The topics amaze me.  

"Chosen by teachers from the competing schools," my daughter tells me. I can't imagine that these topics would be debated in American grade schools.

The debates will be conducted entirely in English.

This amazes me even more. I completed twenty years of schooling and speak only one language.

My arrival in this French speaking country found me with little more French than what you can pick up from a restaurant menu. In the two days that I've been here my conversations have been limited almost exclusively to , "Bonjour," "merci," and some awkward pointing.   

The children arrive on stage and, in proper English, thank the Embassy, the judges, and the fellow participants. They stand tall and confident with no podium to hide behind or lean on, and no French translation dictionary in their pockets. 


There are some strong accents to be sure. And a tendency to speak very fast. So that there are times when I take it on faith that English is being spoken. Until I listen more carefully, and the words begin to come through. In full and structured sentences. Without slang or short-cuts. In a language that is not their own. 

On the rare occasion of a mis-step--a forgotten word or a lost train of thought--a gentle clapping comes from the audience of participants. Not in derision, but in support. A sort of, "it's okay," type of crowd speak that is touching. It is noticed and remarked upon by each of the judges.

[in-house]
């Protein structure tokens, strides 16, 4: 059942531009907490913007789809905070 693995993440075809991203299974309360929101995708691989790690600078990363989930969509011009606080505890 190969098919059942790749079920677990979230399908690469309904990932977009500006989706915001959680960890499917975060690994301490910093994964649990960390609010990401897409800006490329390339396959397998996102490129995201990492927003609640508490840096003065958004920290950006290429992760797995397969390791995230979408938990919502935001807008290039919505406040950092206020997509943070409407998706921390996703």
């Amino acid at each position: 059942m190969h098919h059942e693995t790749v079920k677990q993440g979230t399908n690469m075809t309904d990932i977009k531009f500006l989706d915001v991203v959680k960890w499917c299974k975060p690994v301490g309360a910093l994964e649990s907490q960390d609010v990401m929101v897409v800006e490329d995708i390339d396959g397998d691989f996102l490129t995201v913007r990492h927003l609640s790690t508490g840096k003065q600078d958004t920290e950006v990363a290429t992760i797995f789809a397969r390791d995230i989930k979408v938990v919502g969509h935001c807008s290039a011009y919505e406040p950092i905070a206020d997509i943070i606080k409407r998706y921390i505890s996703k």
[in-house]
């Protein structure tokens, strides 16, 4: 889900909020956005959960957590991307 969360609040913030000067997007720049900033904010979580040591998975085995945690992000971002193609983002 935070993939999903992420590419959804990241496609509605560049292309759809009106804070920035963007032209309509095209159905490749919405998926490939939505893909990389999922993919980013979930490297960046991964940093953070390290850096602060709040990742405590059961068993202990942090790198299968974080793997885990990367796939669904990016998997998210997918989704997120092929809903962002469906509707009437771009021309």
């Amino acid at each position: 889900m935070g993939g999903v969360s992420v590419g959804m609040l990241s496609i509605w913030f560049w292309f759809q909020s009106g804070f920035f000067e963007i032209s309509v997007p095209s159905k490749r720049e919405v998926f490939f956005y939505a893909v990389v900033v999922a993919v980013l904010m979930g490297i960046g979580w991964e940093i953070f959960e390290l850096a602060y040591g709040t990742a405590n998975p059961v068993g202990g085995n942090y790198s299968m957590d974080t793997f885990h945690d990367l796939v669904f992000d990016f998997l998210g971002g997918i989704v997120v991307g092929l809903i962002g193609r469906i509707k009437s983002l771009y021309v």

It is one more reason why it's hard not to score each of the participants at 100%.

My sense of the country is good. 






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west africa, benin

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So very cool. What a privilege to witness the participants.
i havent seen a man in a tucked in shirt for many moons here
in the elite east coast of the usa.
let alone a white boy who knows more than one language,
which seems to be a monstrous perversion of the English
i was taught not so long ago.

Kiddos here couldnt debate themselves out of a paper sack.
Before the 'yo, ya disrespectin me!'

Delightful reminder that there is life outside of the American Empire of
What a wonderful experience! I recently had to be a judge in an English language debate of 7th and 8th graders about human rights in Nepal. It wasn't easy! As in this situation, it was a serious competition. Luckily, my Nepali co-judge agreed to judge the technical aspects of the debate, leaving me to figure out something positive to say about the performance of each of the participants. Enjoy your time in Benin!